President Carter's controversial proposal for a "real wage insurance" tax credit to protect workers who follow his new wage guidelines appears to be losing some steam in the House Ways and Means Committee.

After an initial reception that was better than expected, the measure is now in limbo, awaiting a decision by senior Democrats on whether to try to push it through or simply allow it to die.

Treasury officials still hope the proposal will win approval, but panel insiders say the committee's earlier interest has waned and skepticism is on the rise.

One of the major factors dampening the measure's outlook is the specter of sharply higher inflation, both from food prices and as a result of the Iranian oil cutoff. Committee members fear that will mean larger payouts and a bigger budget deficit.

Carter's proposal would offer workers who held their pay hikes within the 7 percent wage standard a tax credit of 1 percent of their first $20,000 in wages for each percentage point that inflation exceeded the guidelines. The maximum credt would be $600.

If inflation slows to 7.5 percent this year, the administration figures the tax credit would cost the Treasury $2.5 billion. Carter argues that the cost would be "self-limiting" -- the more workers who sign up, the lower inflation would be.

But the recent spate of bad news -- including a surprise 1.3 percent jump in wholesale prices and the prospect of a longterm Iranian oil cutoff -- has raised fears among some members that inflation will push the cost to $5 billion to $10 billion.

By the administration's estimates, the cost of the "real wage insurance" plan rises by $5 billion for each percentage point that inflation tops 7 percent.

The Ways and Means Committee's 24 Democrats were supposed to have met in caucus this week to decide what to do about the real wage insurance proposal, but that was delayed so the panel could deal with trade legislation.

Although no formal session has been scheduled, strategists say the Democrats may try to meet late next week. Treasury officials are pushing for prompt action, to take advantage of earlier momentum. But few members seem anxious to vote.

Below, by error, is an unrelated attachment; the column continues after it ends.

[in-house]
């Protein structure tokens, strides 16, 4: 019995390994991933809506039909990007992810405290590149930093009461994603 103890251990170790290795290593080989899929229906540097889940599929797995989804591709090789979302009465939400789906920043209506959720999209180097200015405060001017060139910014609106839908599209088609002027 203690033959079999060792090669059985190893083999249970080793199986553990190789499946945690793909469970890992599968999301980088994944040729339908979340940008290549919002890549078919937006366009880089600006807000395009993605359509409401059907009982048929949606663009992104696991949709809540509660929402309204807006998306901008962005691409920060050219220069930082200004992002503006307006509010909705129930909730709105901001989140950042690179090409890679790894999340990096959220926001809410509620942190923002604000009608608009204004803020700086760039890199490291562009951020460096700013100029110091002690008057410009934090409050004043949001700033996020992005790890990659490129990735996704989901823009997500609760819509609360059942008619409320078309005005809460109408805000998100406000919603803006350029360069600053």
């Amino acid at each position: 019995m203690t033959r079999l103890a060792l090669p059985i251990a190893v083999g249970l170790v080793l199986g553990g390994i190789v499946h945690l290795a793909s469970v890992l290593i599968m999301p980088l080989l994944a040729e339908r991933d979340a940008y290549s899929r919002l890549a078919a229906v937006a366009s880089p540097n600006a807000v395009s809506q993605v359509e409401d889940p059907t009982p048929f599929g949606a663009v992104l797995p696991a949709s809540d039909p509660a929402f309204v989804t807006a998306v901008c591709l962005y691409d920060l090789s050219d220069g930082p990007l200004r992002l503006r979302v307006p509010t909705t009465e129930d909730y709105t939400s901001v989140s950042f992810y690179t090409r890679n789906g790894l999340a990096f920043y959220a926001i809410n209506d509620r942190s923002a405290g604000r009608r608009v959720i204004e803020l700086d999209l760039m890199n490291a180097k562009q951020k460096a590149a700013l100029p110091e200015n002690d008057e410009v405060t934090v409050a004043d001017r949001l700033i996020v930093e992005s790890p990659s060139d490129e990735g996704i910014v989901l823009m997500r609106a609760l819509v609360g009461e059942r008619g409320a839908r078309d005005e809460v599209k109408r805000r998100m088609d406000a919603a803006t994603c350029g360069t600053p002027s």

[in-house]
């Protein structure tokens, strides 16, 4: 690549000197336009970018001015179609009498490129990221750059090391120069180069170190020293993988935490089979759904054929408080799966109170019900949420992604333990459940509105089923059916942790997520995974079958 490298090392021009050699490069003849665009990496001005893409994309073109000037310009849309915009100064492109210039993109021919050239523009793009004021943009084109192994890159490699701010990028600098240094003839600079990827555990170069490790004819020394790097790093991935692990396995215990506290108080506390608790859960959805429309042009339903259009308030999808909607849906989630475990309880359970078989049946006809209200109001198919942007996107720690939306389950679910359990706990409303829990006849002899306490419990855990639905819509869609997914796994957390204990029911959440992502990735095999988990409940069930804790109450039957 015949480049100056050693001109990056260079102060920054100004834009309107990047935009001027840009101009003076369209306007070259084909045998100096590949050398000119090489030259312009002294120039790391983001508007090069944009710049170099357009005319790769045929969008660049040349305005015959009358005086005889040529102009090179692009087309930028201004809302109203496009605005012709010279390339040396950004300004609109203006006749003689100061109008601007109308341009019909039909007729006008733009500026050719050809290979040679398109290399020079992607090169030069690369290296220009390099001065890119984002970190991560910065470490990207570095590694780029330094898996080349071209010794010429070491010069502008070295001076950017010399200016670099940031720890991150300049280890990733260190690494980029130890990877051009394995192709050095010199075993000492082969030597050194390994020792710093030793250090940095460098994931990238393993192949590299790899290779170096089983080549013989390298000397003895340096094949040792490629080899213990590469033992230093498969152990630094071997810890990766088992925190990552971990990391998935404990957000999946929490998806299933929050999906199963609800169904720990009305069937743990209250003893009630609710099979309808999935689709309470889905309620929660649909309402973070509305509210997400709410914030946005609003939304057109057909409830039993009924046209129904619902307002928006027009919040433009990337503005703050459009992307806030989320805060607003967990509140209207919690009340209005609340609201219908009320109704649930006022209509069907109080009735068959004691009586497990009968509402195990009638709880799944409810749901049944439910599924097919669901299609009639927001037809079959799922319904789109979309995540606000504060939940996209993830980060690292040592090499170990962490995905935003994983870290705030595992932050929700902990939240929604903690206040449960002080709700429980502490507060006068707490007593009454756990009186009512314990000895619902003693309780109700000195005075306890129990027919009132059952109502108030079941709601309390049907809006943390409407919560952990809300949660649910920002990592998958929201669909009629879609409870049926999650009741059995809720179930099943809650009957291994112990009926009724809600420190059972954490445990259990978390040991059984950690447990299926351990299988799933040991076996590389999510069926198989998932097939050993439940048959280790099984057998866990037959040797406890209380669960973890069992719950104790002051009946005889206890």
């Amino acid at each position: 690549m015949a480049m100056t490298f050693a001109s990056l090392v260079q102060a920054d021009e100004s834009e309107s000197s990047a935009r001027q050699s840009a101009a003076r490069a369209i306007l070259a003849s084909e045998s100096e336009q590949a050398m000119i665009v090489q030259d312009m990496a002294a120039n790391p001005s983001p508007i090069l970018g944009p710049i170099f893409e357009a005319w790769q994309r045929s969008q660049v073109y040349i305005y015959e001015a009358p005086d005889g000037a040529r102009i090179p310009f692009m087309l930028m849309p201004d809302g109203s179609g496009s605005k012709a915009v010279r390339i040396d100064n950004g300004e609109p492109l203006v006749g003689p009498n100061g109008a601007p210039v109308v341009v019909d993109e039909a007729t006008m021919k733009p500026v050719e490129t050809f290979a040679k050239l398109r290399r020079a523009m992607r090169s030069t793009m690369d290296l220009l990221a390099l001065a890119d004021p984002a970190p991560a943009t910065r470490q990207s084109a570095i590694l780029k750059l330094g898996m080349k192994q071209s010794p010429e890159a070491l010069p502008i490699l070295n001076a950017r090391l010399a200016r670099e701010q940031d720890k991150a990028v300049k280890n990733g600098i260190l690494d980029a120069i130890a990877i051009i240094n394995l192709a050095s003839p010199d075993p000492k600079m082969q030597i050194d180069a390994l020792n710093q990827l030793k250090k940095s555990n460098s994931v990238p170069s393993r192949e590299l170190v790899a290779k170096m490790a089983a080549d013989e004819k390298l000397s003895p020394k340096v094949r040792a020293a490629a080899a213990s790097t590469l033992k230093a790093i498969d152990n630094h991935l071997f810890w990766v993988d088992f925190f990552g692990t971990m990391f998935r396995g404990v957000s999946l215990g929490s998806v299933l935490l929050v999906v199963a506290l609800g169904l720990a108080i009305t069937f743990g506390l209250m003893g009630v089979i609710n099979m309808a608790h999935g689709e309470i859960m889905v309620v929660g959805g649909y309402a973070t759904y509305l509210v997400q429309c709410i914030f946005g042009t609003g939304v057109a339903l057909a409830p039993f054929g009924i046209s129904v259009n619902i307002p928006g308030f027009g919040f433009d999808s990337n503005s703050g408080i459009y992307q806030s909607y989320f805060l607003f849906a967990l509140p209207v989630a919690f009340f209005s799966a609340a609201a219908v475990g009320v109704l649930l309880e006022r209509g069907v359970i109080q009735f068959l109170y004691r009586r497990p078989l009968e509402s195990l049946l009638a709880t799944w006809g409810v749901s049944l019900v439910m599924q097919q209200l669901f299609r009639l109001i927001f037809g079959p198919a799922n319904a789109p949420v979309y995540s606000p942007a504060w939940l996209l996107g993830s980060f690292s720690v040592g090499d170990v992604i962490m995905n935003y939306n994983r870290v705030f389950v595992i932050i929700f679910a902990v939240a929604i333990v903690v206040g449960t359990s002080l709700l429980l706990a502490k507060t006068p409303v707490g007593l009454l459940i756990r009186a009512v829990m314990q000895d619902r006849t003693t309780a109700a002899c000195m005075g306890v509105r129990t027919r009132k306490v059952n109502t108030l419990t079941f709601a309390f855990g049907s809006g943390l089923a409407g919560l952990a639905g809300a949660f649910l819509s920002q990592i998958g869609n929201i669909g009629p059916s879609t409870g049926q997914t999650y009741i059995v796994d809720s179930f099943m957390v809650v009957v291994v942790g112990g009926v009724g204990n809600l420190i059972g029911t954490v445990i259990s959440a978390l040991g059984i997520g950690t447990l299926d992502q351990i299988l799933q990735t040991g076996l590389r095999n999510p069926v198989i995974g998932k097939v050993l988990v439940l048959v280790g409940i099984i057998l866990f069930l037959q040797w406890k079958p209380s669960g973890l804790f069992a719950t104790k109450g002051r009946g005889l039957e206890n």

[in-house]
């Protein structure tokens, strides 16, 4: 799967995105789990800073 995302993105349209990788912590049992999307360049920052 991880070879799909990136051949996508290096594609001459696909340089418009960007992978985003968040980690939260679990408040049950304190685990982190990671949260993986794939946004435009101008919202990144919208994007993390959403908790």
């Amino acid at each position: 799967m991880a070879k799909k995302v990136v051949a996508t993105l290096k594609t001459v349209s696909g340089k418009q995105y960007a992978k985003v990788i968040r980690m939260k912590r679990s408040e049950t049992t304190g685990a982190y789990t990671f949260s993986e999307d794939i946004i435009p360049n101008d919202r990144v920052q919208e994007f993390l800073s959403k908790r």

Most observers say the key to the fate of the real wage insurance proposal is whether Rep. A1 Ullman (D-Ore.), the panel's chairman, ultimately decides he wants to press for approval of the plan. If Ullman balks, the bill will die.

However, Ullman, while saying all along that the proposal deserves a hearing, remains noncommittal on whether to push for it. He has rapped the plan several times in hearings and private interviews.

Backers of the proposal say 20 of the panel's 24 Democrats have indicated that they will support the measure -- enough to send it to the House floor for a vote. But many of these commitments are week, conditioned on what "everyone else does."

Besides the prospect of outlandish costs, there are these fears about the proposal:

Whether the measure will influence wage settlements this year. Although some unions have endorsed the plan, they also have opposed the broader wage-price guidelines effort -- weakening their support.

How well the tax credit scheme will go over with voters -- particularly in the 1980 election -- if some workers receive the tax credit while others do not.

How well panel members will be able to support any amendments. One proposal, by the AFL-CIO, would tack on an excess-profits tax against corporations and a break for low-wage earners. Some say this could scuttle the bill.

How long Carter will continue to back the measure if it runs into trouble on the floor or in the Senate Finance Committee. Ways and Means members still recall bitterly Carter's turnabouts on the 1977 $50 rebate and energy tax bill.

Meanwhile, the deadline is approaching. Key administration officials have said they would like some sign from the committee by mid-March, to help influence the outcome of the Teamsters union negotiations.

Yesterday, United Auto Workers President Douglas Fraser warned that congressional stalling on the plan is threatening to turn the wage-price guidelines program into a shambles before summer.

Meanwhile, the committee's 12 Republicans -- and a handful of Democrats -- remain adamantly opposed to the proposal, and many others are skeptical. "I wish they'd just let it blow away," one said. "I'd rather not take it up at all."